Health Impacts on Prep Plant Workers From Coal Cleaning Chemicals


Route 3 cuts through the heart of southern West Virginia coal country, but from the road, you might not even know it. Much of the surface mining is above your head, along the ridges of the Appalachian mountains that flank the road. You’re not likely to spot the entrance to an underground mine, either, though there’s one sure way to tell a mine is nearby: the towering metal structures of coal preparation plants punctuate the landscape. Stilted conveyer belts pass over the road, carrying coal from the mines. Once the coal arrives at these plants, it’s treated with chemicals to remove impurities and prepared for sale.

Part of a coal preparation plant, seen from West Virginia’s Route 3. Photo credit: Erin L. McCoy.

The dangers faced by coal miners have been well-documented—black lung disease, for example, was identified decades ago. But about 15.3 percent of workers in the mining industry—an estimated 10,500 people—are employed not in mines but in preparation plants, mill operations or breakers nationwide, and evidence suggests that these prep plants pose their own dangers for those working inside.

A variety of chemicals are used in these prep plants on a daily basis, many of them to purify coal. MCHM (4-methyl-cyclohexanemethanol), the chemical that left almost 300,000 West Virginians without safe drinking water after a spill in January, is one of these chemicals. Hundreds of people sought hospital treatment after MCHM exposure during that crisis, and at least 20 were admitted. But what are the dangers for coal preparation plant workers who are exposed to higher concentrations of these chemicals on a regular basis for the span of a career?

As with MCHM, the answer proves to be nebulous. For many of these chemicals, complete information on their potential health effects isn’t available, and long-term effects are even more difficult to establish. One workers’ rights organization, the United Mine Workers of America (UMWA), has been seeking updated regulations regarding chemical safety standards and reporting for years.

Alfred Ray Price is one of many former preparation plant workers who believe their health problems can be directly linked to their time spent around chemicals. Price worked in the coal industry for 28 years, including 19 at the Montcoal #7 Prep Plant in Raleigh County, WV. He remembers spraying coal cars with antifreeze in the wintertime to keep the coal from sticking—32 gallons per car—while standing on a catwalk above.

“Have you ever sprayed a water hose in a bucket, and get all the mist up from it?” Price asked. “By the time I would get through spraying the cars, I would be soaking wet with it. Actually, it would be running down my throat. It was a real sweet taste.”

Price had to stop working because of health problems at age 47. He said PET scans of his brain pointed to cognitive disorders, including short-term memory loss. He later became involved in one of two class-action lawsuits in Marshall County, WV, in which about two dozen plaintiffs claimed similar chemical exposure and health problems. Many of those plaintiffs also claimed they spent years working around chemicals without being warned they could be dangerous.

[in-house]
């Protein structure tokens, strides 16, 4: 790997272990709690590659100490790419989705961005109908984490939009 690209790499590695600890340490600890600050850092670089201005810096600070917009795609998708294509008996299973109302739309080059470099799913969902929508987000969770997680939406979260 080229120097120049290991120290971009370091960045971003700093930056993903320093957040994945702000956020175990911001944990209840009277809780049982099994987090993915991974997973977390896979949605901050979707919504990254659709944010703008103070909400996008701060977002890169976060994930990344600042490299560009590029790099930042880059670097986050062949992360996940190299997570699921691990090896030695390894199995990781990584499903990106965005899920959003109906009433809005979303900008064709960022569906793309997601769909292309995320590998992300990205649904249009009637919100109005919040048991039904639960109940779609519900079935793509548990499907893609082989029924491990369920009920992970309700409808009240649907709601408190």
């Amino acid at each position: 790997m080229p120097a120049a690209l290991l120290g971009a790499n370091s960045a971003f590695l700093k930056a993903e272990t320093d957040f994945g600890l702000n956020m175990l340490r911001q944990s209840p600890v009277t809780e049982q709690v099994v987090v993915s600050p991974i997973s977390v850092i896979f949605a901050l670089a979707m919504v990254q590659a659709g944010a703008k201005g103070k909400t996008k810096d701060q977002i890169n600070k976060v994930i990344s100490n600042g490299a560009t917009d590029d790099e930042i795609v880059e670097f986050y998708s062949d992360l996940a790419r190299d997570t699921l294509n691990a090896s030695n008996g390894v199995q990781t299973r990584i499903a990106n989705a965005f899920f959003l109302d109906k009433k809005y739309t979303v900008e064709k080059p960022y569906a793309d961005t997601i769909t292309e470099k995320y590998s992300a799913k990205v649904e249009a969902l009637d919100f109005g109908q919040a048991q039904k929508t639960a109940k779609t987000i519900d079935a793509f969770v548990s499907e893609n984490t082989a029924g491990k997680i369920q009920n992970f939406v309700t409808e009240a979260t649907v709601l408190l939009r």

One suit was settled last year, and the other was dismissed. The settlement provides for a one-time health exam for prep plant workers—but specifies that these exams aren’t intended to determine whether any health problems may have been caused by the chemicals in question. Thomas F. Basile, attorney to several of the plaintiffs, is attempting to reinstate some of the claims in these cases, and says he’s considering an appeal in the U.S. Supreme Court.

Price and some other plaintiffs aren’t satisfied with the results, but the lawsuits did achieve one thing: they placed on public record a great deal of evidence, and some testimony, regarding chemicals at coal prep plants.

One plaintiff, Franklin Stump, told a judge that inhalation of and skin contact with chemicals was a regular occurrence at the Montcoal #7 plant, where he worked for 27 years. Much of this exposure happened during the “frothing” process, in which fuel oil and a variety of chemicals are mixed with water to create a bubbling liquid that separates fine coal particles from other materials.

“I’ve unloaded the trucks with the bags [of chemicals] in it over my shoulder, carried them up the steps, dumped them in the funnels, and it all come[s] back in your face,” Stump said, according to a court transcript. “And I’ve seen pipes bust and the stuff go all over the walls and all over your face, and I’ve waded, like I said, up to my knees.”

Price and other workers mostly spoke from their experiences in the 1990s and earlier. Phil Smith, director of communications at the UMWA, points out that at today’s newer prep plants, many processes are automated to prevent workers from mixing chemicals directly into vats of frother, thereby reducing their exposure. But workers are still exposed to these chemicals sometimes, Smith added.

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